Of course these settings can be set using PowerShell at both the Tenant and Site Collection level. The Site Collection level settings will override the Tenant level settings for the site in question. Check out the documentation for Set-SPOTenant and Set-SPOSite. The options you want to look into are, on both commands, DefaultSharingLinkType and DefaultSharingLinkType. Make sure to check out the other settings related to sharing just to get a feel for how they work.


The SharePoint Modernization Scanner

While spelunking through Github this week I came across a useful tool in the PNP Tools repo that can generate some pretty interesting data about your Office 365 tenant.

It’s called the SharePoint Modernization Scanner, and it claims to grease the skids for your movement to Modern and Group-ification of your existing sites.

The complete source code is there but they’ve also included a direct link to the executable if you’re not interested in building it and just want to run the darn thing, which is what I did against a few of my tenants.

Running the darn thing

The default configuration for the tool uses a Client ID and Secret for a tenant-scoped App to authenticate into the tenant, which is pretty smart because it’s not guaranteed that admin user accounts will have access to all sites, even with policies in place to enforce it. (It’s the real world, things happen)  So, before you can run this you’ll want to make sure you have such an app and have the client ID and secret. You can also use normal credentials, just be aware of the access issue.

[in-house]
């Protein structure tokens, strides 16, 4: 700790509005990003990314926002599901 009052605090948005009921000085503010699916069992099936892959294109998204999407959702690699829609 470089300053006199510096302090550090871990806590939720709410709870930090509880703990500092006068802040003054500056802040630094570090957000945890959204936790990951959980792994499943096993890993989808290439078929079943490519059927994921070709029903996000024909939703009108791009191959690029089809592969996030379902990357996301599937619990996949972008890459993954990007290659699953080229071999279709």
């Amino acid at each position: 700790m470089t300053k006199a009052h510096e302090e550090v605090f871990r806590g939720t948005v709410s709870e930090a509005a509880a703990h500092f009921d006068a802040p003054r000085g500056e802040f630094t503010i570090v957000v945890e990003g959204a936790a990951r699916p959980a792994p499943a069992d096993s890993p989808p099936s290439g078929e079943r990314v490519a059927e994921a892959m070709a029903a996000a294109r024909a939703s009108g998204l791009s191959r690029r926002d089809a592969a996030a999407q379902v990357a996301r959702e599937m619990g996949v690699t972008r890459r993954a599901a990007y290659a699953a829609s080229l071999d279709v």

In order to make it work you’ll need to grab a file called webpartmapping.xml from the source code and drop it into the same directory where you’ve downloaded the executable.  Then open a PowerShell session and CD into that directory and run something like this:

./SharePoint.Modernization.Scanner.exe -t tenantname -i {client_id} -s {client_secret}


The process will run for a while, depending on how much stuff is in your tenant. On one of my tenants with 400 site collections, it took about 15 minutes to run, and when it’s done, I got a nice collection of CSV files:


With this data we can see every site, its template, the deployed custom actions, and detailed information about every page and web part in the tenant.

Setting VisibilityTimeout using the Azure WebJobs SDK

The new 2.0 version of the Nuget Package for the Azure WebJobs SDK, released on February 28, contained a neat little item that I wish had existed six months ago: the ability to set a Visibility Timeout on a queue message without having to implement a custom Queue Processor.

What’s a Visibility Timeout?

A visibility timeout determines what happens when an Azure WebJob throws an unhandled exception while processing a queue message.  When such an event occurs, the message is thrown back onto the queue for a re-try, but is left in an “invisible” state for a period of time. The message will not be processed again by the WebJob until the timeout has elapsed.  When a WebJob fails to process a queue message and throws an unhandled exception five times (configurable), the message is thrown onto the “poison queue”.

By setting a value for the VisibilityTimeout, you are banking that whatever condition that caused the failure will be rectified by the time the job runs again.

In my case, I am creating Office 365 SharePoint subwebs beneath a root web, meaning the root web must be completely provisioned before the subweb can be created. Since it takes about ten minutes (more or less) to create a site collection, the ten minute value seemed about right. And the documentation seems to imply that the default timeout value is indeed ten minutes. But in practice, my job would just fail spectacularly five times in a row and shuttle off to the poison queue before I even knew what hit it.